“Without You II,” “The Ship Song,” “Bud Suite,” “This is the Story of a Girl in a World,” “ReBourne”
Stephen Petronio Company
Joyce Theater
New York, NY
April 26, 2007

by Leigh Witchel
copyright © 2007 by Leigh Witchel

Stephen Petronio’s company is always fabulous, and that’s a compliment most of the time. Petronio understands fabulous; how to find it, how to acquire it and especially how to work it. His costumes, by Paul Compitus, Tara Subkoff/Imitation of Christ and H. Petal range from unitards with the most discreet shark’s fin at the nape of the neck to quasi-military beefcake soft-core porn, if Michael Badger’s magnificent six-pack abs can be considered a costume. The music Petronio uses, from gay underground cult singer Antony’s haunting and vulnerable vocals to Rufus Wainwright to the Beastie Boys, rarely condescends to slum with the bourgeoisie. The dancing and the gorgeous, loose limbed dancers are fabulous. If you just let it wash over you, the whole evening was pretty fabulous. But fabulous was the only dish on the menu and it’s not a varied diet.

“Without You II,” a premiere, was a striking beginning. A solo that became a duet, Badger whipped, drooped and flailed to music by Placebo in Ken Tabachnick’s striking overhead lighting that looked as if it were sunlight through a cloister window. Badger has solid training credentials (in this case, the School of American Ballet) and facility; all of the dancers seem to move unhampered by hip joints. Wearing only khaki undershorts and a dog tag, he was joined by Elena Demyanenko in a similar outfit, only with a sports bra added for propriety.  Even in Badger’s hairstyle, a High and Tight crewcut, there were overtones of the military, but why those hints were there was never made clear. The main thing on show was the dancers’ prodigious ability.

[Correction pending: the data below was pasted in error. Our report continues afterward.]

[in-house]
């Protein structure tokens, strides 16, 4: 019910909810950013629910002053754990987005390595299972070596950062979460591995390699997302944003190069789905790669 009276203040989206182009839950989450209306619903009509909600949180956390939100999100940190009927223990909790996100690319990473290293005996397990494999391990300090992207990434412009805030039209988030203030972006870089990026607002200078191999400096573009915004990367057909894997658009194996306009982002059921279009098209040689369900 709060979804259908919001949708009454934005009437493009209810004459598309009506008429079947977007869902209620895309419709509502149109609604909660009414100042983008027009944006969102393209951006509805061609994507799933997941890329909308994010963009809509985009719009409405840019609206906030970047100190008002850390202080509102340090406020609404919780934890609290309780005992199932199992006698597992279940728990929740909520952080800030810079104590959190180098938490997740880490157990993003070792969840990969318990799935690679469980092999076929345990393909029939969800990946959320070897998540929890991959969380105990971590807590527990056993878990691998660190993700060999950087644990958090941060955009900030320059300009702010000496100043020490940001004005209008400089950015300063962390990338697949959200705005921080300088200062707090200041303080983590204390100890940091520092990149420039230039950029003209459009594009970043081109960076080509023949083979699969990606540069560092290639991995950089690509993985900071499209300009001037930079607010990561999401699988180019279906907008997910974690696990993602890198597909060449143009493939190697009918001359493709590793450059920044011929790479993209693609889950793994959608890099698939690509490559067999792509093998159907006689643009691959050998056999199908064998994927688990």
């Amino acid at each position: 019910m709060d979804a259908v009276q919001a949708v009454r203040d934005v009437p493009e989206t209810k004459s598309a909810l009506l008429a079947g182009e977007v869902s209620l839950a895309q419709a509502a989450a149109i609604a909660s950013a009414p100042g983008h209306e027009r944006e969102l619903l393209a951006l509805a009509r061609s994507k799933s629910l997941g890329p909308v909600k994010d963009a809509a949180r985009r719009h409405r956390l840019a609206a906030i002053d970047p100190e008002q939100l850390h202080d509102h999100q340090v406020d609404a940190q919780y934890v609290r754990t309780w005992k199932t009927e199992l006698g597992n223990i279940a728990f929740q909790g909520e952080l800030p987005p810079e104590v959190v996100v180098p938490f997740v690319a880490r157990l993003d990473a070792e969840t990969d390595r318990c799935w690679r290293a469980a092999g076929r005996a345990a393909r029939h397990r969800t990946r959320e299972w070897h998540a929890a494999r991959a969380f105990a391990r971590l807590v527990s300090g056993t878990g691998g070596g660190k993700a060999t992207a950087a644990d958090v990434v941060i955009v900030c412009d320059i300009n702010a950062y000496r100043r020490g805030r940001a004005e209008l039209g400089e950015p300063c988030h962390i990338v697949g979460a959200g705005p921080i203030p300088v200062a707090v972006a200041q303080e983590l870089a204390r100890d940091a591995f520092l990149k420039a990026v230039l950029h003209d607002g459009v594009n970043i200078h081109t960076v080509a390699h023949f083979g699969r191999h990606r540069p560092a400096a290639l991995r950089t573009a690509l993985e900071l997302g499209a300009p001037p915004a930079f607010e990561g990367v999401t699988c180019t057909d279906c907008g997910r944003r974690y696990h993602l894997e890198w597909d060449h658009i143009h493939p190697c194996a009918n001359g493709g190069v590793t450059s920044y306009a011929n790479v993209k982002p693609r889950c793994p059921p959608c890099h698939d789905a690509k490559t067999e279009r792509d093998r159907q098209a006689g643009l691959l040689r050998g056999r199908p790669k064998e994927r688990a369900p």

The lights dimmed and came up on “The Ship Song,” a poignantly brief excerpt from a longer piece made in 2003 for Sydney Dance Company. Four dancers, two women and two men including Petronio himself, formed a line that continually threatened collapse. To wistful music by Nick Cave, the partnering draws from Contact Improvisation as the couples found ambisexual support in each other’s arms, though the boys got to kiss each other and the girls didn’t.

“Men reading fashion magazines. Oh what a world it seems we live in,” Wainwright laments as Badger and Gino Grenek dance an antic duet in “Bud Suite.” The costumes, by Subkoff and Petal take thrift shop fabulous and push it right off the meter; someone took a scissors to a suit jacket and split it between the two men.  Even an intermission between “Bud Suite” and “This is the Story of A Girl in a World” couldn’t dim the similarity between the two works. Strip away the production elements and they’re much the same dance. The latter is a preview of a work in progress set to have its premiere next year, so there is still time for it to acquire its own individuality.

“ReBourne,” from 1997, ended the evening in an amiably calculated fashion much like the closing ballet would at any ballet company. An abstract work that showcased the sleek power of his full company, the work went on after Petronio had exhausted what he had to say, but that never seemed to be the point. Where other choreographers might ask, “Why?” and the need to answer that question is the impulse for choreography, Petronio seems to ask, “Wouldn’t it be fabulous if?”  Most of the time he’s right; it would be fabulous if a handsome man wore khaki undershorts and a dogtag and danced to Techno.  But like eating a pound of chocolate and other fabulous things, it’s better in smaller doses contrasted with more substantial dishes.

Volume 5, No. 17
April 30, 2007

copyright ©2007 by Leigh Witchel

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